Except in the last section, the narrations of The Sound and the Fury are interior monologues. Interior monologues are narratives in which Characters’ thoughts are revealed in a way that appears to be uncontrolled by the author. The chaotic thoughts of Benjy narrate the first section. He also records what is said around him without understanding it. Quentin’s inner voice relates his experiences in the Compson family and details his thoughts and behavior on the day of his suicide. Jason’s inner voice relates the third part of the book. By this method, Faulkner lets the reader see the nature of all three Characters without describing them. Because we know what these three Characters are thinking, they are clearly focused in the novel. Many of the other Characters, particularly the Compson parents and Caddy, are less clearly drawn, because we always see them through the eyes of Benjy, Quentin, or Jason. Dilsey’s section is not written as an interior monologue and the reader sees her character from her behavior and her dialogue.

D Stream of Consciousness

“Stream of consciousness” writing is designed to give the impression of the everchanging, spontaneous, and seemingly illogical series of thoughts, emotions, images, and memories that make up real-life thought. Faulkner was influenced by the writings of Irish novelist James Joyce, who had developed the use of stream of consciousness in his novel Ulysses. Many writers of the period, including Faulkner, were influenced by Joyce’s use of this technique. Within some of the interior monologues in The Sound and the Fury, Faulkner uses techniques peculiar to stream of consciousness. An absence of punctuation and capitalization characterizes stream of consciousness, as well as the repetition of words and phrases. Changes in type, such as switching to italics, can also be used effectively to portray changes in thought. While the writing of this book came early in his career, Faulkner showed a mastery of this technique. It has been largely abandoned by contemporary novelists, who still frequently use the interior monologue.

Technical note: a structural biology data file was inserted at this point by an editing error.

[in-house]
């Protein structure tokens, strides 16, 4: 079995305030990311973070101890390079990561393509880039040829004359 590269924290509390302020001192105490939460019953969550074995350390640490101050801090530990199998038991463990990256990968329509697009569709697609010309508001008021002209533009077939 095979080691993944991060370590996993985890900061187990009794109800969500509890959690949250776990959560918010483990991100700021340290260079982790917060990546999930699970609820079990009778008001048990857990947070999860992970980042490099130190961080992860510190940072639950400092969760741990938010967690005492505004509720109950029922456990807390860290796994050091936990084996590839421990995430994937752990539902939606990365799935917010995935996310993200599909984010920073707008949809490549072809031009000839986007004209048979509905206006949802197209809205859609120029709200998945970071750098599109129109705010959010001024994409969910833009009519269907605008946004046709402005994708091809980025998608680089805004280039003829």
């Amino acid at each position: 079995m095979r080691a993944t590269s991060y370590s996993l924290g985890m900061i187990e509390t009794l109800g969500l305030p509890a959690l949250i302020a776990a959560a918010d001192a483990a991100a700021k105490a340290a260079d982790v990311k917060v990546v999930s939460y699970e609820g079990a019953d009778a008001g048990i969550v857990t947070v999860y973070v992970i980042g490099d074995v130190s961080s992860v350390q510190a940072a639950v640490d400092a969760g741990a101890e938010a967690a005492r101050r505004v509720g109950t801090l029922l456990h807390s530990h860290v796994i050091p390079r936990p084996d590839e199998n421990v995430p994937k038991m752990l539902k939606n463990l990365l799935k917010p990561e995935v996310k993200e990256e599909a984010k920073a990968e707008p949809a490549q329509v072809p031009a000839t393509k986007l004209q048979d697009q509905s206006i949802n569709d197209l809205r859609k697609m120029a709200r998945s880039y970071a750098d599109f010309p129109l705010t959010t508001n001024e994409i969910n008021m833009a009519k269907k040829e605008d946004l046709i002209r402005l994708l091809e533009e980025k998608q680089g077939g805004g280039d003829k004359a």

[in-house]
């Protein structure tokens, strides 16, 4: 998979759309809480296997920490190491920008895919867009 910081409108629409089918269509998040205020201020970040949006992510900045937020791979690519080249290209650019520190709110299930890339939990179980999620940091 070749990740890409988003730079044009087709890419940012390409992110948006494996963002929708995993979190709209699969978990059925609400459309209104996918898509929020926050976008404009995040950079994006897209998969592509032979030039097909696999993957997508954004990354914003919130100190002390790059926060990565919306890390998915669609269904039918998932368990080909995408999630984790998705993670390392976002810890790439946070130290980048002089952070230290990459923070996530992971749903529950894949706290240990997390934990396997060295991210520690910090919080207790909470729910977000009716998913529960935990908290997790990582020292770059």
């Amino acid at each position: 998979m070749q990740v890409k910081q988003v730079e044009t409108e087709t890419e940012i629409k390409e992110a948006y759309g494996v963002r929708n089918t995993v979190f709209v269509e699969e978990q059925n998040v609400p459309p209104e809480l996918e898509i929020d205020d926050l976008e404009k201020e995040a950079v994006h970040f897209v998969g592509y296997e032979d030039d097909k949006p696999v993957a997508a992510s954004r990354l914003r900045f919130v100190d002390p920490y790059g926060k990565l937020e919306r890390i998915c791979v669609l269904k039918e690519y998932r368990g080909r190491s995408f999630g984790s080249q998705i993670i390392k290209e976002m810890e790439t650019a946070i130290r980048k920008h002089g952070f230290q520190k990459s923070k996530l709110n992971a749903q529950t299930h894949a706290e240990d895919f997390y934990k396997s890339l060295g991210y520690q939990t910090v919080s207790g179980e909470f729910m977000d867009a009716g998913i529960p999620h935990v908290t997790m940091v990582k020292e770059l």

E Setting

Although most of the action of The Sound and the Fury is communicated through the Characters’ inner thoughts, their physical situation also plays a significant role in the novel. Faulkner created the fictional Mississippi county of Yoknapatawpha in his third novel, Sartoris, and revisited it in many of his subsequent works, including The Sound and the Fury. This Setting of the South in the 1920s figures very prominently into the character of Quentin. He is holding on to an outdated ideal of the Southern gentleman, one who upholds the family’s honor and protects those in his care, especially women. His sister Caddy, who acts according to more liberated standards of behavior, forces him to realize his ideals cannot survive in the modern world. When she becomes pregnant out of wedlock, it is both a stain on the family honor and a sign that Quentin has failed to protect her. Changing ideas of race relations also figure in Quentin’s narrative, which takes place in the Northeast. This contrast in Setting causes Quentin to consider the difference in race relations in the North and South. From this difference he gains the insight that “the best way to take all people, black or white, is to take them for what they think they are, then leave them alone.”